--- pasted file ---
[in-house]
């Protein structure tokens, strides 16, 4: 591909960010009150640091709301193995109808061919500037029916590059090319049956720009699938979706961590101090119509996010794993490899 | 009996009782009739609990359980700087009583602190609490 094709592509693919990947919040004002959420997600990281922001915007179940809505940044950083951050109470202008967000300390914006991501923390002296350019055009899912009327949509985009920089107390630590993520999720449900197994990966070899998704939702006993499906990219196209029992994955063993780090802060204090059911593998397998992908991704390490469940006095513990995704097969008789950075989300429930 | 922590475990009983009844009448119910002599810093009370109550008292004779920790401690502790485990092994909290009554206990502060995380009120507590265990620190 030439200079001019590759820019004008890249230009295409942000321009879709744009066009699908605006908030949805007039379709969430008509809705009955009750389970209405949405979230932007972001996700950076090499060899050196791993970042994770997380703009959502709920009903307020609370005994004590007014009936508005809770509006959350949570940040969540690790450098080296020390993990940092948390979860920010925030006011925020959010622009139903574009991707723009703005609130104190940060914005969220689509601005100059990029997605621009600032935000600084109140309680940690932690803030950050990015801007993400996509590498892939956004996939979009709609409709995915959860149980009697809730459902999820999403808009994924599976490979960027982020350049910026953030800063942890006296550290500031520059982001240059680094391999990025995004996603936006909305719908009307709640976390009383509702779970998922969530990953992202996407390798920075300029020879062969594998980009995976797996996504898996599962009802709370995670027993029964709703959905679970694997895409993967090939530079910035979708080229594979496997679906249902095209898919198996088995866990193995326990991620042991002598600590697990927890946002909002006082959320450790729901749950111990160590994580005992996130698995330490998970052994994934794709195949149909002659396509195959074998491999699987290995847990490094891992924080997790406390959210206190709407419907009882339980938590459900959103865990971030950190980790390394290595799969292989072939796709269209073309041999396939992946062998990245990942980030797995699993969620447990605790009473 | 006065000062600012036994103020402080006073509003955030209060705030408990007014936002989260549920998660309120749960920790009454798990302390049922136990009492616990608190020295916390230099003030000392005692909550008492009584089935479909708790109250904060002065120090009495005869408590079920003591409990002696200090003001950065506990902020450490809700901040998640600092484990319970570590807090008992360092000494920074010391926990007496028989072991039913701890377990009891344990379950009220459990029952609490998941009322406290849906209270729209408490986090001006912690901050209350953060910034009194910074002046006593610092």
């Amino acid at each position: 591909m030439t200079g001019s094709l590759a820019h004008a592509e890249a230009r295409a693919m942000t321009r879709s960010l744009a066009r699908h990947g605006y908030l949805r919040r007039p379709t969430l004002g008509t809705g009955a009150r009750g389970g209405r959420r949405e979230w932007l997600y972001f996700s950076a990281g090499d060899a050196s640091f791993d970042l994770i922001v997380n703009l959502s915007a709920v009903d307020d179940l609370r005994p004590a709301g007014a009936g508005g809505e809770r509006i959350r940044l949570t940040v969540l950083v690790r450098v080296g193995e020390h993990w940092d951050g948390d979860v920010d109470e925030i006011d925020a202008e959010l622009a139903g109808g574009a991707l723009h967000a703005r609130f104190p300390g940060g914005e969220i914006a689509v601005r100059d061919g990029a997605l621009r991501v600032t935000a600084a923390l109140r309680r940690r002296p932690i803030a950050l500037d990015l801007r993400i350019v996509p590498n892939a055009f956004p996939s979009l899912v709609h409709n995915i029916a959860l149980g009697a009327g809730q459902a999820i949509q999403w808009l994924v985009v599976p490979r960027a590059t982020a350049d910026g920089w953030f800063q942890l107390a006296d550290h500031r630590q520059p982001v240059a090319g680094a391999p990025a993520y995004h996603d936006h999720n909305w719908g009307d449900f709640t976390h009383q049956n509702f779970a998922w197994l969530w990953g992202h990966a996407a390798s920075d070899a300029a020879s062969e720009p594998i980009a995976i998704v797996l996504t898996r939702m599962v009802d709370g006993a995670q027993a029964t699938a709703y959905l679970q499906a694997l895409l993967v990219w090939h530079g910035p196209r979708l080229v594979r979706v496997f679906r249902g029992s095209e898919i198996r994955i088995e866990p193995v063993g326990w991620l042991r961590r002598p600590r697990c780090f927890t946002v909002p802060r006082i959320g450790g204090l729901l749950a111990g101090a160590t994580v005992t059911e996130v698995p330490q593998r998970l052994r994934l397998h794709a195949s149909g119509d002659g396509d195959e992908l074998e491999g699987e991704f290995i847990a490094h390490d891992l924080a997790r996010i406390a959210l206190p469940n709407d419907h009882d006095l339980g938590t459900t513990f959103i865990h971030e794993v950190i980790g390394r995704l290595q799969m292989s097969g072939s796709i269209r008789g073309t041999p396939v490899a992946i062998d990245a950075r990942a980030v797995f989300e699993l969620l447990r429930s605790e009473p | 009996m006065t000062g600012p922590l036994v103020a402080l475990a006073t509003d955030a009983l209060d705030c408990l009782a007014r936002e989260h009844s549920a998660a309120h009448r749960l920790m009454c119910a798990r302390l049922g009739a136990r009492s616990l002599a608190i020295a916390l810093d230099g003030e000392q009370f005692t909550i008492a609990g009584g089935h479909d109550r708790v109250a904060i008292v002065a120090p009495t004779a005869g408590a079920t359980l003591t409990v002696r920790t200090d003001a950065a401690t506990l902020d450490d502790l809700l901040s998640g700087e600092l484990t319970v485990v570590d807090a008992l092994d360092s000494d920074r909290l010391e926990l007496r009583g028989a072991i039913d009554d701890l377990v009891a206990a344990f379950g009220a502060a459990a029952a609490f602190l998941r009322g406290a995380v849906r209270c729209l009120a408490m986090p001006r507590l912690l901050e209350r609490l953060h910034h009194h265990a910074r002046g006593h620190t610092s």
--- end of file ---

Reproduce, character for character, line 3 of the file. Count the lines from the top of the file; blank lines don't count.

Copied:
């Amino acid at each position: 591909m030439t200079g001019s094709l590759a820019h004008a592509e890249a230009r295409a693919m942000t321009r879709s960010l744009a066009r699908h990947g605006y908030l949805r919040r007039p379709t969430l004002g008509t809705g009955a009150r009750g389970g209405r959420r949405e979230w932007l997600y972001f996700s950076a990281g090499d060899a050196s640091f791993d970042l994770i922001v997380n703009l959502s915007a709920v009903d307020d179940l609370r005994p004590a709301g007014a009936g508005g809505e809770r509006i959350r940044l949570t940040v969540l950083v690790r450098v080296g193995e020390h993990w940092d951050g948390d979860v920010d109470e925030i006011d925020a202008e959010l622009a139903g109808g574009a991707l723009h967000a703005r609130f104190p300390g940060g914005e969220i914006a689509v601005r100059d061919g990029a997605l621009r991501v600032t935000a600084a923390l109140r309680r940690r002296p932690i803030a950050l500037d990015l801007r993400i350019v996509p590498n892939a055009f956004p996939s979009l899912v709609h409709n995915i029916a959860l149980g009697a009327g809730q459902a999820i949509q999403w808009l994924v985009v599976p490979r960027a590059t982020a350049d910026g920089w953030f800063q942890l107390a006296d550290h500031r630590q520059p982001v240059a090319g680094a391999p990025a993520y995004h996603d936006h999720n909305w719908g009307d449900f709640t976390h009383q049956n509702f779970a998922w197994l969530w990953g992202h990966a996407a390798s920075d070899a300029a020879s062969e720009p594998i980009a995976i998704v797996l996504t898996r939702m599962v009802d709370g006993a995670q027993a029964t699938a709703y959905l679970q499906a694997l895409l993967v990219w090939h530079g910035p196209r979708l080229v594979r979706v496997f679906r249902g029992s095209e898919i198996r994955i088995e866990p193995v063993g326990w991620l042991r961590r002598p600590r697990c780090f927890t946002v909002p802060r006082i959320g450790g204090l729901l749950a111990g101090a160590t994580v005992t059911e996130v698995p330490q593998r998970l052994r994934l397998h794709a195949s149909g119509d002659g396509d195959e992908l074998e491999g699987e991704f290995i847990a490094h390490d891992l924080a997790r996010i406390a959210l206190p469940n709407d419907h009882d006095l339980g938590t459900t513990f959103i865990h971030e794993v950190i980790g390394r995704l290595q799969m292989s097969g072939s796709i269209r008789g073309t041999p396939v490899a992946i062998d990245a950075r990942a980030v797995f989300e699993l969620l447990r429930s605790e009473p | 009996m006065t000062g600012p922590l036994v103020a402080l475990a006073t509003d955030a009983l209060d705030c408990l009782a007014r936002e989260h009844s549920a998660a309120h009448r749960l920790m009454c119910a798990r302390l049922g009739a136990r009492s616990l002599a608190i020295a916390l810093d230099g003030e000392q009370f005692t909550i008492a609990g009584g089935h479909d109550r708790v109250a904060i008292v002065a120090p009495t004779a005869g408590a079920t359980l003591t409990v002696r920790t200090d003001a950065a401690t506990l902020d450490d502790l809700l901040s998640g700087e600092l484990t319970v485990v570590d807090a008992l092994d360092s000494d920074r909290l010391e926990l007496r009583g028989a072991i039913d009554d701890l377990v009891a206990a344990f379950g009220a502060a459990a029952a609490f602190l998941r009322g406290a995380v849906r209270c729209l009120a408490m986090p001006r507590l912690l901050e209350r609490l953060h910034h009194h265990a910074r002046g006593h620190t610092s």